Putting the Federal Reserve central bank in the position of weighing taxpayers' interests against those of the government-controlled insurer, American International Group Inc. (AIG) is trying to force the hand of the central bank on a large portfolio of subprime-mortgage bonds it wants to repurchase.
AIG earlier this month disclosed an offer to pay $15.7 billion, or roughly 53 cents on the dollar, for mortgage securities it once owned that have been on the Fed's balance sheet since late 2008, after AIG was bailed out by the U.S. government.
The formal bid followed months of what AIG executives perceived to be wavering by central-bank officials over whether to sell the bonds.
AIG wants the securities for their high yields. It believes they will help boost the company's financial position ahead of a planned stock offering that will allow the Treasury Department to recoup some of the bailout money it put in during the financial crisis.
For the Fed, however, the choice isn't clear-cut. It bought the bonds as one of several steps it took to help stabilize AIG in 2008, and wasn't expected to hold them indefinitely. But the Fed has faced criticism for not being tougher on the insurer and the banks that benefited from the AIG bailout. In deciding whether to sell the bonds, the central bank will need to show it is doing well by taxpayers.
At the same time, any effort by the Fed to seek bids from outside investors for the subprime bonds could weigh on the prices of similar securities, an outcome that could hurt banks holding such securities.
A day after AIG's latest offer, the Fed said any sale of the assets would have to maximize proceeds to U.S. taxpayers and meet its goal of "fostering financial stability." It is unclear when a decision will be made.
AIG's formal bid followed a preliminary bid that it submitted in December, people familiar with the matter say. Since September, AIG's insurance units have sold some municipal bonds and stockpiled billions of dollars in cash in their investment portfolios in anticipation of buying the subprime-mortgage bonds early this year. Tired of waiting, AIG executives decided to go public with their offer.
"We put the portfolio in play to see whether others would bid more," chief executive Robert Benmosche said in an interview. The move, he said, has created "a de-facto public auction" for the bonds in a vehicle known as Maiden Lane II LLC, which the Fed set up during the financial crisis to buy AIG's troubled assets.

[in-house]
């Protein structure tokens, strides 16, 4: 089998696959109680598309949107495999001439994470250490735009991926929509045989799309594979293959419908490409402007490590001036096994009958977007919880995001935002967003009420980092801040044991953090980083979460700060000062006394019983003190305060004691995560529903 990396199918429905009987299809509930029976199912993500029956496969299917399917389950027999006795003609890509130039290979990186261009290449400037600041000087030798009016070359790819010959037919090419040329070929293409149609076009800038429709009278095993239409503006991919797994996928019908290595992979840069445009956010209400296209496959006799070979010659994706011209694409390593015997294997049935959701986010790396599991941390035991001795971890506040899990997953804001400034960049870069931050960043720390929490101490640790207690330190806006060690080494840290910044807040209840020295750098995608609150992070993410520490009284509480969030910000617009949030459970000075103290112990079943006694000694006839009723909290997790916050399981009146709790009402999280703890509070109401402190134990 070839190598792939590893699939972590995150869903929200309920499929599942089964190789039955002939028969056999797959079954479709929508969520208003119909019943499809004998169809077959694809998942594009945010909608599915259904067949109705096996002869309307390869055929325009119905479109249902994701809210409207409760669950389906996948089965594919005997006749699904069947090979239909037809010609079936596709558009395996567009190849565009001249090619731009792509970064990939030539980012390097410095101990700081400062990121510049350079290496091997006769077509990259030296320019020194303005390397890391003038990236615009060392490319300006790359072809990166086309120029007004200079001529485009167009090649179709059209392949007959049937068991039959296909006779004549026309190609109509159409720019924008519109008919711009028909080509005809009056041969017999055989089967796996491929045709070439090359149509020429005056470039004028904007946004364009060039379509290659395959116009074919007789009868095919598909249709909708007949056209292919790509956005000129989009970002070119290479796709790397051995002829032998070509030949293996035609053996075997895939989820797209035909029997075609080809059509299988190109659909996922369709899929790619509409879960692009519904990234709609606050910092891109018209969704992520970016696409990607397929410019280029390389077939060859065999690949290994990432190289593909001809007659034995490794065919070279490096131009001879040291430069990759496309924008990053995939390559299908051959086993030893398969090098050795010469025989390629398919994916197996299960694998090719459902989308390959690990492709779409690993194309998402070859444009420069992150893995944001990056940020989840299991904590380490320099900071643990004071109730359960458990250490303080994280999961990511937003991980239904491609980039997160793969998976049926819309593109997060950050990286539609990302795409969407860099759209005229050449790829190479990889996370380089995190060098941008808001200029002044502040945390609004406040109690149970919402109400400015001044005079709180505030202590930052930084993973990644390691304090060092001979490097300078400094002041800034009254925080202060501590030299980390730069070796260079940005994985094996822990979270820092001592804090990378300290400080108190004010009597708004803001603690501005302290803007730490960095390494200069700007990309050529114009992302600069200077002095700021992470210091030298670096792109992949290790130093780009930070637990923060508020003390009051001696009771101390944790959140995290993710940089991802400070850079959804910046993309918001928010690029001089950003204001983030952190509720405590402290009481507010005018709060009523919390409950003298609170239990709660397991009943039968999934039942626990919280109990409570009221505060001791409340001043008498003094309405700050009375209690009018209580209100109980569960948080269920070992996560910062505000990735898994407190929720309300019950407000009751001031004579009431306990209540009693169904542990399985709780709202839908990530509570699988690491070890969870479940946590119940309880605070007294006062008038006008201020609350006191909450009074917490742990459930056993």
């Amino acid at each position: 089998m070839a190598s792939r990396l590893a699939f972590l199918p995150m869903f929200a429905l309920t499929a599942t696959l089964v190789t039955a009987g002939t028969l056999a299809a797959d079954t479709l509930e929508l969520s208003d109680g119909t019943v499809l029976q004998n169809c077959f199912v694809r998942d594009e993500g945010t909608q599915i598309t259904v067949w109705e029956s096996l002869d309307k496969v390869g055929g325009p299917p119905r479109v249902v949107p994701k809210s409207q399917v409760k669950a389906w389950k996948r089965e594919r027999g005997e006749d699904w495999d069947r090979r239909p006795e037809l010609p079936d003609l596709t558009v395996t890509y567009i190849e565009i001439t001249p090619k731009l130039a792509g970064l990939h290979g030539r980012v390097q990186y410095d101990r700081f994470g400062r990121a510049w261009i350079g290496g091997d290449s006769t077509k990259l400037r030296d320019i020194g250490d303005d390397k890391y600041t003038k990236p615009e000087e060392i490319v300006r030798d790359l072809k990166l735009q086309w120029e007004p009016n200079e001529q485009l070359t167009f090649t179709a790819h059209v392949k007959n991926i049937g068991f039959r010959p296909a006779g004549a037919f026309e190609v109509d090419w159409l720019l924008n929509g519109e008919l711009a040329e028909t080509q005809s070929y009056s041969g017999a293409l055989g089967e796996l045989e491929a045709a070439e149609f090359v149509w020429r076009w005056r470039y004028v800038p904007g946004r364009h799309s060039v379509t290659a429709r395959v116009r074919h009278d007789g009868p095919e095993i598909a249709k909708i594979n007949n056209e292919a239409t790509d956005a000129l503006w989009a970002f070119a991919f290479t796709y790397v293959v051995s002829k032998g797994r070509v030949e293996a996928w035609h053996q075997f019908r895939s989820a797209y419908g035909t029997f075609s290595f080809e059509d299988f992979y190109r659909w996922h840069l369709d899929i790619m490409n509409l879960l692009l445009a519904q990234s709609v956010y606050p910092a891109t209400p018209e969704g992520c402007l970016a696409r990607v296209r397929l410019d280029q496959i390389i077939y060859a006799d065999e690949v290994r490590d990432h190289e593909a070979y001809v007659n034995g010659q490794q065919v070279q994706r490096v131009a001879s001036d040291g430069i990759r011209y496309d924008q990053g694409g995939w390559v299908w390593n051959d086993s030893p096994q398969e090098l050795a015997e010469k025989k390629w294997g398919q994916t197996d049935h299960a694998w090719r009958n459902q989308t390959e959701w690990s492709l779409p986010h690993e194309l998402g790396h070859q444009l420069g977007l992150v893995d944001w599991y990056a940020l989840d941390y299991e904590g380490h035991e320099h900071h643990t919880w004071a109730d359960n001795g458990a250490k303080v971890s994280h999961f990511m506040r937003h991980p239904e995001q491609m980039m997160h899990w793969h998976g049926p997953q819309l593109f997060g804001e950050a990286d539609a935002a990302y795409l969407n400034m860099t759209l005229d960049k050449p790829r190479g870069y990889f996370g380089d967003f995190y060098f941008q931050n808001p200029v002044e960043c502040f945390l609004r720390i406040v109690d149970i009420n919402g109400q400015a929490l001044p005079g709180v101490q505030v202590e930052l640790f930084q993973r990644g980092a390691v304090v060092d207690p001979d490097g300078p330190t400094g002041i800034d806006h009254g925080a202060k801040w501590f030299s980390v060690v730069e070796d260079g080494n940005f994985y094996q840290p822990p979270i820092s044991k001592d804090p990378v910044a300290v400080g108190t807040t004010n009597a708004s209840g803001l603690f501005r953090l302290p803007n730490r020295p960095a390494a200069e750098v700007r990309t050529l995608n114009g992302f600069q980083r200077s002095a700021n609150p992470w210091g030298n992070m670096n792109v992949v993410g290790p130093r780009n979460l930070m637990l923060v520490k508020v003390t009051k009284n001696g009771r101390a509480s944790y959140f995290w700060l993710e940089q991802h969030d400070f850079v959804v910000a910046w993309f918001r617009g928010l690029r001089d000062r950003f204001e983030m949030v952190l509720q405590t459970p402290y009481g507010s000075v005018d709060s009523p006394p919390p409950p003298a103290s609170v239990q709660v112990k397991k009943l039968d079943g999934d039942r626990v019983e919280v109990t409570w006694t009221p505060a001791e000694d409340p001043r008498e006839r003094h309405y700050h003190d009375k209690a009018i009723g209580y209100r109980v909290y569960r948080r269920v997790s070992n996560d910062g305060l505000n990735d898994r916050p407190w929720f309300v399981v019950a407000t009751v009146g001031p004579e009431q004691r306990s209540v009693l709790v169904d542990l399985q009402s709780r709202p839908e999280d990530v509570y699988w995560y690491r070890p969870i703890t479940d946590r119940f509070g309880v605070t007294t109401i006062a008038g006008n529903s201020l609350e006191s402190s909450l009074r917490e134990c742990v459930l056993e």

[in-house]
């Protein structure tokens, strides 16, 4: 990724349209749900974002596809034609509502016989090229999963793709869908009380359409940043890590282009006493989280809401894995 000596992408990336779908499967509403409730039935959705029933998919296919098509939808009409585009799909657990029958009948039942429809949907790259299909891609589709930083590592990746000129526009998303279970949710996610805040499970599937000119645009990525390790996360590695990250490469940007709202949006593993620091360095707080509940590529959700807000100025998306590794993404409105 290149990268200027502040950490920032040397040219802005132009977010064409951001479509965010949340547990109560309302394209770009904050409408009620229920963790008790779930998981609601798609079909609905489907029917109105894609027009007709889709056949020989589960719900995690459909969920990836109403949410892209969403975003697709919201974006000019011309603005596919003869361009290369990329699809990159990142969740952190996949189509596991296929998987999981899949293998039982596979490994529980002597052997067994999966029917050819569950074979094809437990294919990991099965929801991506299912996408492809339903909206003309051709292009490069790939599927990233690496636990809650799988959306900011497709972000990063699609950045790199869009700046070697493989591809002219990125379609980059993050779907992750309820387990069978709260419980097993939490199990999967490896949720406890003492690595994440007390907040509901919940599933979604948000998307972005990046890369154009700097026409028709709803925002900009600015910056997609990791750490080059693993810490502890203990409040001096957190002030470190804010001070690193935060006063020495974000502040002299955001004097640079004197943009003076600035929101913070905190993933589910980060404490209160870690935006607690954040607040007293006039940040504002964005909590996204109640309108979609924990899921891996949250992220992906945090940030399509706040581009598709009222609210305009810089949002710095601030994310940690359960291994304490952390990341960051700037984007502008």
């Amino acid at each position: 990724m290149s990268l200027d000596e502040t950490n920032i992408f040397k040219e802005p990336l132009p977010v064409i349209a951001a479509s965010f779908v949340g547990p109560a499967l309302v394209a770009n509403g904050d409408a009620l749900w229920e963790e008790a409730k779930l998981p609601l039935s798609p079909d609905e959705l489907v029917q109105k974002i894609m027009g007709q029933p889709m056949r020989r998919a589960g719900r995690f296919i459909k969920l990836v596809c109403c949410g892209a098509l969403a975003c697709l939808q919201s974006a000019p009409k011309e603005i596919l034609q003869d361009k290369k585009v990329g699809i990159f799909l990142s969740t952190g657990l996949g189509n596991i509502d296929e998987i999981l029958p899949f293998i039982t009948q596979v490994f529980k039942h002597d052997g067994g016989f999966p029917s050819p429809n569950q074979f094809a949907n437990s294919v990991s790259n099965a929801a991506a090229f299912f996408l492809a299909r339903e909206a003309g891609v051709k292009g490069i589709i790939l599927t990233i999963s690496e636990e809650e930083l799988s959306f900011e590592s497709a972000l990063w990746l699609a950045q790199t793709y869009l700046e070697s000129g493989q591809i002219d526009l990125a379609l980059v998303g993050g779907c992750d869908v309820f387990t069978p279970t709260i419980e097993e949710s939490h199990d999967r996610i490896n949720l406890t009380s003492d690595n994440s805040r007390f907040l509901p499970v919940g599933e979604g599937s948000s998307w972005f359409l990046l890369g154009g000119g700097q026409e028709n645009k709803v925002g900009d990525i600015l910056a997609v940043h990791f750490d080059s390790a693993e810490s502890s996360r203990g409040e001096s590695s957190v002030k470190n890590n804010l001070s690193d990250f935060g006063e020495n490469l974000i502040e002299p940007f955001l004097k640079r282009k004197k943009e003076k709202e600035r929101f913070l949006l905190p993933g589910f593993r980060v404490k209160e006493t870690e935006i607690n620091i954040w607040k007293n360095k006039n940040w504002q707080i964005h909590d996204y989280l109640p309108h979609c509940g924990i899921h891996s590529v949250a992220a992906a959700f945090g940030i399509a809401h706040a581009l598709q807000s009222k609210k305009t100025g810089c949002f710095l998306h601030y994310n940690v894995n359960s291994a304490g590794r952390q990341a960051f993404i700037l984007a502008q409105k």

"We've built up a significant cash position here, and time is of the essence," Mr. Benmosche added.
The urgency from AIG stems from its continued efforts to try to extricate itself from control by the government, which soon will begin selling its significant ownership stake in AIG to investors through a stock offering. Ahead of that, AIG wants to be able to show investors it is putting its cash to work and boosting investment income in its insurance units. This deal could help achieve that given the relatively high yields the bonds offer, projected by AIG at 8% to 10%. AIG's offer letter said that if the Fed doesn't accept, that could potentially slow down plans for Treasury to sell its stake.
The Fed, analysts say, needs to determine whether AIG's offer represents the best price for the portfolio, or whether more value can be gotten either from holding the securities for a few more years or from selling some or all of them to other investors.
"This is an opportunity for the Fed to get rid of some particularly unappealing securities, but it needs to be an arms-length transaction," said Vincent Reinhart, a resident scholar at the American Enterprise Institute and a former senior Fed official. "The Fed is going to be more cautious than any other seller as there's a suspicion that a deal in the interest of AIG may not be in the best interest of the Fed."
AIG's $15.7 billion offer is close to the bonds' $15.9 billion "fair value," which is an estimate of what they could be sold for in an orderly market, according to a note on the Fed's web site.
And the price would represent a $1.5 billion profit for the Fed, which originally provided $19.5 billion to Maiden Lane II for the bonds. Since then, the bonds have generated about $7 billion in income, which has reduced the balance on the Fed's outstanding loan to Maiden Lane II to $12.8 billion.
The question for the Fed is whether it could do better. It is possible that some investors may be willing to pay more than fair value for individual securities in Maiden Lane II, and there has been talk that hedge funds are interested in bidding for some bonds. But if the Fed tried to sell or seek bids on the entire portfolio, or large portions of it, that could push down prices of other mortgage securities, an outcome the central bank wants to avoid.
Mr. Benmosche said AIG expects others to bid on the securities, and the company understands that four banks have looked at the portfolio and at least one bid could emerge that exceeds AIG's. He added that a sale by the Fed to AIG would benefit taxpayers' majority stake in AIG, but a sale of part of the portfolio to hedge funds or banks could expose the insurer to greater risk.
Before AIG's formal offer, the Fed had sold a very small number of individual bonds in Maiden Lane II after receiving voluntary bids from investors on those specific securities that offered compelling value, according to people familiar with the matter.
AIG has eyed the subprime bonds for nearly a year, Mr. Benmosche said. Having previously owned the securities, it is familiar with them and has closely analyzed their cash flows and the default trends of the mortgages backing the bonds. And thanks to changes in the way state insurance regulators size up the risks of mortgage bonds, AIG wouldn't have to set aside a lot of capital to own these bonds, because their values have already been written down significantly. AIG recognized a $20 billion loss on the bonds when the Fed bought them in 2008.